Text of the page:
As part of making a C# project Linux compatible I had to change System.Data.SQLite dependency to Microsoft.Data.Sqlite to support encrypted databases in Linux. Since SQLite doesn't support encrypting database files by default Microsoft.Data.Sqlite is also not supporting it, instead it supports using modified versions of SQLite like SQLCipher, SEE or SQLiteCrypt to support encryption.(For more information read here.)

After migrating the project to Microsoft.Data.Sqlite there was one thing left to do, converting System.Data.SQLite encrypted databases in the project to SQLCipher encrypted databases. For this, I made an open-source console application linked here that will get the path to the database and its password and convert it to an SQLCipher encrypted database.

How it works

The console application consists of two main parts, first decrypting the System.Data.SQLite encrypted database, second encrypting it with the SQLCipher encryption. The best way to decrypt the System.Data.SQLite database is to use the rekey pragma as it is compatible with the latest version of System.Data.SQLite. For doing so you need to connect to the database and PRAGMA rekey the database with empty string as the password, like below.

private static void DecryptSystem(SQLiteConnectionStringBuilder connectionStringBuilder, string password)
    var connection = new SQLiteConnection(connectionStringBuilder.ConnectionString);

    using var command = connection.CreateCommand();
    command.CommandText = $"PRAGMA key = {password};";

    using var command2 = connection.CreateCommand();
    command2.CommandText = "PRAGMA rekey = '';";

Encrypting the database to SQLCipher is a little bit more complicated as it is not built into Microsoft.Data.Sqlite. What it means is that you need to create a new SQLCipher encrypted database file and move the data into it. Luckily, most of the work can be done with a query that has three sections.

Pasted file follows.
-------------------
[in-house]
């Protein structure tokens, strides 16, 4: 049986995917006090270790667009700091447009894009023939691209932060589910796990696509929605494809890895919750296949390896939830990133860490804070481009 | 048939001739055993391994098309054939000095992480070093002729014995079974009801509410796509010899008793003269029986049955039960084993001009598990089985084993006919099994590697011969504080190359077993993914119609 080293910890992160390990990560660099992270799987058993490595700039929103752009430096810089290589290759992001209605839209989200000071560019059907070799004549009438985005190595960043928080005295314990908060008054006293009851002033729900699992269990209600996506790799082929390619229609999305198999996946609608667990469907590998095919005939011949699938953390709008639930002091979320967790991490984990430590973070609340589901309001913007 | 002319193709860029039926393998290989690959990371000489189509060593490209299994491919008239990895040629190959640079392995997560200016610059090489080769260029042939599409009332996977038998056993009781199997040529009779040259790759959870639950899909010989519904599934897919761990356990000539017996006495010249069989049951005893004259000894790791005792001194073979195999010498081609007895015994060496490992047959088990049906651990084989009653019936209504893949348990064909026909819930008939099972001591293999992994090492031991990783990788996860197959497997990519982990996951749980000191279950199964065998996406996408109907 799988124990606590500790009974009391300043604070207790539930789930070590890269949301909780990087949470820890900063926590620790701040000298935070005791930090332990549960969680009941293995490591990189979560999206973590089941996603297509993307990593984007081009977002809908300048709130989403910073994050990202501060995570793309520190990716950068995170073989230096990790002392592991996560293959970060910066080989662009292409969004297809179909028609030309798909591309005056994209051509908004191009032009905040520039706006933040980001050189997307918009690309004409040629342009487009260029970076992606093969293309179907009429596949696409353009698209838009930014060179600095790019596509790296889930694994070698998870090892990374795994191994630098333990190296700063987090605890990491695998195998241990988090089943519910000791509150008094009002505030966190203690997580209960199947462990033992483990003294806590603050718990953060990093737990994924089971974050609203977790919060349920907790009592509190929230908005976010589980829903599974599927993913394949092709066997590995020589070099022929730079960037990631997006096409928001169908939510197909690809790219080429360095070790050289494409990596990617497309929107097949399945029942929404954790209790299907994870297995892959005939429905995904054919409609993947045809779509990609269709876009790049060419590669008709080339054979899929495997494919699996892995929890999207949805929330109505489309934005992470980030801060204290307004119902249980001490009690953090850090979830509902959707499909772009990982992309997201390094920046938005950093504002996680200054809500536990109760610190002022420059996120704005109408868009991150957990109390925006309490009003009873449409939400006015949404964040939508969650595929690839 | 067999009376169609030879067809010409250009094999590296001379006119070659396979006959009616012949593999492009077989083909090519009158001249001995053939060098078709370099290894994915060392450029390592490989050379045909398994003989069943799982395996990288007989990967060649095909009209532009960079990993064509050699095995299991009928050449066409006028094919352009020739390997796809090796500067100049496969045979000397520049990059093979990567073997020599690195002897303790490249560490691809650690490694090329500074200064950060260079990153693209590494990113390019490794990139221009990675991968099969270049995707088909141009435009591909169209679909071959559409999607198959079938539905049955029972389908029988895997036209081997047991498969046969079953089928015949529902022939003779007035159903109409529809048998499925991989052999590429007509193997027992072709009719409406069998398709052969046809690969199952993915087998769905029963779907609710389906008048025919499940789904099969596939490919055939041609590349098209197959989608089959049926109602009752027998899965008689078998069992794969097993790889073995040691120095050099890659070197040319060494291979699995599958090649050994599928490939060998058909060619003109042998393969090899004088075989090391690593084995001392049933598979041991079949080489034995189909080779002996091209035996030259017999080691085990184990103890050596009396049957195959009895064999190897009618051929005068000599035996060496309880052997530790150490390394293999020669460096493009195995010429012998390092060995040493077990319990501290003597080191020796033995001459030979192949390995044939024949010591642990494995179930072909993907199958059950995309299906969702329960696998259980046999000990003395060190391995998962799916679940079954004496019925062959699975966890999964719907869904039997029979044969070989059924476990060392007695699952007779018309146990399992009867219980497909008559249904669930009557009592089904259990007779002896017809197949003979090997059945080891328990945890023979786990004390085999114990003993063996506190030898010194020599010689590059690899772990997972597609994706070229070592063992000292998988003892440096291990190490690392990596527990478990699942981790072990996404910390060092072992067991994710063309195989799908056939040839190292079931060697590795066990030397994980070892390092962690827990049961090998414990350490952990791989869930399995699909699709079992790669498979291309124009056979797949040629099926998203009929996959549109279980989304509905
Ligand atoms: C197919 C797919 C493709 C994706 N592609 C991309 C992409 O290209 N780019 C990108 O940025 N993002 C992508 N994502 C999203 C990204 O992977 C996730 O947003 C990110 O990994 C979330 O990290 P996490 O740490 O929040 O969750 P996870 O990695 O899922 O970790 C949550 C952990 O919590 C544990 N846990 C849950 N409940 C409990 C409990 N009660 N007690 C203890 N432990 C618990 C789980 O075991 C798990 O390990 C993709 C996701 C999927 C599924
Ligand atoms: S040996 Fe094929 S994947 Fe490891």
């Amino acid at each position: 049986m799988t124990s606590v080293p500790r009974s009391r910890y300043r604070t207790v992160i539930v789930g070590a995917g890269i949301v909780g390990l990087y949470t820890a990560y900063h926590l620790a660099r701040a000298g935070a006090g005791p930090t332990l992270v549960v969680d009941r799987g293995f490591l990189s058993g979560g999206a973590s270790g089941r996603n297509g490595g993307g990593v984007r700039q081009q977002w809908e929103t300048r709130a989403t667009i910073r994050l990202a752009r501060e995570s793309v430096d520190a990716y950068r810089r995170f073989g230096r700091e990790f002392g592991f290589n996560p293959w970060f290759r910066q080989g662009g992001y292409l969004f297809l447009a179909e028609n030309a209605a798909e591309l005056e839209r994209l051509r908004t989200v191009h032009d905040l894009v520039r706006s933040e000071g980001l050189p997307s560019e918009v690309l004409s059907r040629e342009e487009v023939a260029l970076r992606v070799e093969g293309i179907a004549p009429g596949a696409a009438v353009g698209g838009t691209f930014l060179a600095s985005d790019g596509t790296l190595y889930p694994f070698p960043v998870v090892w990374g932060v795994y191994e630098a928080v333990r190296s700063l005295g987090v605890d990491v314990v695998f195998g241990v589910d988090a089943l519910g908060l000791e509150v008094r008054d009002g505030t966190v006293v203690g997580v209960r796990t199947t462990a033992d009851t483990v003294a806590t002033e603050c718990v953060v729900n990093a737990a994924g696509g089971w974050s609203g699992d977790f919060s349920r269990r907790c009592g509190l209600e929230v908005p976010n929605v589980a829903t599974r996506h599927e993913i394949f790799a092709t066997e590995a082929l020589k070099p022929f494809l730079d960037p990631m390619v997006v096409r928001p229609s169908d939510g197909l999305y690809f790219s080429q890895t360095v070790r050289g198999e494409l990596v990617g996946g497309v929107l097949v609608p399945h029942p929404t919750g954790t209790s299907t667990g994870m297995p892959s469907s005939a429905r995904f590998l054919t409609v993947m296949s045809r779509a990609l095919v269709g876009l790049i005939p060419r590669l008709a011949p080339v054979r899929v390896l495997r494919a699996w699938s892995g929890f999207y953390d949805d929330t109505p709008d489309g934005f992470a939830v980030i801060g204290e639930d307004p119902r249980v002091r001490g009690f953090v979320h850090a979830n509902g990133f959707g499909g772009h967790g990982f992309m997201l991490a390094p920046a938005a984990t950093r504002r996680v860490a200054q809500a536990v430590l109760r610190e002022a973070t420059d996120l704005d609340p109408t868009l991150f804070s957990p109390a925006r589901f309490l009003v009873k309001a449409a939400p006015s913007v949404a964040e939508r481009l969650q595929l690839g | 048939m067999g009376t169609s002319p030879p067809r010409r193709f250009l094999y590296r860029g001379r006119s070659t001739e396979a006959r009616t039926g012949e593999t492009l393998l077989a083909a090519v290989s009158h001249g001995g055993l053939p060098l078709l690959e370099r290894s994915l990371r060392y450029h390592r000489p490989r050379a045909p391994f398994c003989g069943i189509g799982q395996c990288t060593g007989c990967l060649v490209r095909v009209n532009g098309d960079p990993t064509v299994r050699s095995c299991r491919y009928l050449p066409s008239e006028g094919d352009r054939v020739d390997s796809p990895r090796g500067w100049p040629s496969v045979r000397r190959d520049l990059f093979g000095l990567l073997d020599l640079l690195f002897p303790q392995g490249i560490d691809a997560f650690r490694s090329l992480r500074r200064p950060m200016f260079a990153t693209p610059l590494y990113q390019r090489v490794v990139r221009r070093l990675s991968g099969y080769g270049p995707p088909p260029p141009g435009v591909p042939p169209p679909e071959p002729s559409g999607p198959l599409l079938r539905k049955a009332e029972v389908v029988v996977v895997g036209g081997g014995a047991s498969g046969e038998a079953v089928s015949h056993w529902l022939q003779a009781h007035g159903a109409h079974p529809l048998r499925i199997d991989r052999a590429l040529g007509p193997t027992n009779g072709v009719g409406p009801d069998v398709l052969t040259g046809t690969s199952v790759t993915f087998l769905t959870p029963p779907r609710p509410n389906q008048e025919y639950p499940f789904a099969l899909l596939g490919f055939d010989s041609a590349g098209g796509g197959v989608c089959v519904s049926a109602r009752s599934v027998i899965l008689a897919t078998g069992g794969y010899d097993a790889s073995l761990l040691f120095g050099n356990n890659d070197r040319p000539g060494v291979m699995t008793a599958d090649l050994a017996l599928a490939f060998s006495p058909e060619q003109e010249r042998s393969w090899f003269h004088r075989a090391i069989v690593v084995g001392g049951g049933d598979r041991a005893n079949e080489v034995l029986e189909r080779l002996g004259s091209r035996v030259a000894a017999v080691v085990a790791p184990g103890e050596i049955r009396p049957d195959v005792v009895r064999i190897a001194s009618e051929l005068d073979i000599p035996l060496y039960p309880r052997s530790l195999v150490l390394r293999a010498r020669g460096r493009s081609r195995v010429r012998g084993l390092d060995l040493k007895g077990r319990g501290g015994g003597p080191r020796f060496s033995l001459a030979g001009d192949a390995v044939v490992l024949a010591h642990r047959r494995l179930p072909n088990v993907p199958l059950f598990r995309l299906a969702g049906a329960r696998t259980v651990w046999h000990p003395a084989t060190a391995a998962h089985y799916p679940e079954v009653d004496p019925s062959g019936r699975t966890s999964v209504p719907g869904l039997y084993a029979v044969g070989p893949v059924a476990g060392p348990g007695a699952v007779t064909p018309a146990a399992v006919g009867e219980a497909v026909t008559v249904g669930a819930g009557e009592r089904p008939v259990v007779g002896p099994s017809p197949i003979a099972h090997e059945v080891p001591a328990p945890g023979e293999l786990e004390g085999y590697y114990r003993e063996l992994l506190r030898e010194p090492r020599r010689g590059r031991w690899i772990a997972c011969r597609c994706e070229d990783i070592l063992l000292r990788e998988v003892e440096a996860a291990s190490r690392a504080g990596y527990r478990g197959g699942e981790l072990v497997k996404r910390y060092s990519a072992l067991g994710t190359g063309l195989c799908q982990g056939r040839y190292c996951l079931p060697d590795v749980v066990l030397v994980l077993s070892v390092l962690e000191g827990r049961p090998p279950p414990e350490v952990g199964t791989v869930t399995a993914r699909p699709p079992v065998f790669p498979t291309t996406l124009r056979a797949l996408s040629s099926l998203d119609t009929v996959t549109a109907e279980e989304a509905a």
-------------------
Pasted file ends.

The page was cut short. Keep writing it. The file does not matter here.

• First section attaches an empty SQLCipher encrypted database to the connection you have to your decrypted database with the alias of encrypted.
ATTACH DATABASE '{databaseTemp}' AS encrypted KEY '{password}';
  • Then sqlcipher_export is being used to move and encrypt the data into the empty database.
SELECT sqlcipher_export('encrypted');
  • And at the end the database with the encrypted data will be detached from the connection.

Now that the encrypted database is created, we will replace the old, decrypted database with the new SQLCipher encrypted database. Here is the full code for encrypting the database.

private static void EncryptToMicrosoft(SqliteConnectionStringBuilder connectionStringBuilder, string password)
    var databasePath = connectionStringBuilder["Data Source"]?.ToString() ?? "";
    var databaseName = Path.GetFileNameWithoutExtension(databasePath);
    var connection = new SqliteConnection(connectionStringBuilder.ConnectionString);
    var databaseTemp = $"{databaseName}_Temp.db";
    var query =
        @$"ATTACH DATABASE '{databaseTemp}' AS encrypted KEY '{password}'; SELECT sqlcipher_export('encrypted'); DETACH DATABASE encrypted;";

    using var cmd = new SqliteCommand(query, connection);

    if (File.Exists(databasePath))

    File.Move(databaseTemp, databasePath);

The repository also supports providing a new password for the SQLCipher encrypted database if you do not wish to have the same password on the new database. Try out the latest release of the tool and let me know in the comments if it was useful. Have in mind that the tool is built for Windows, as the System.Data.SQLite encryption does not work on Linux and was the whole reason for migrating to Microsoft.Data.Sqlite.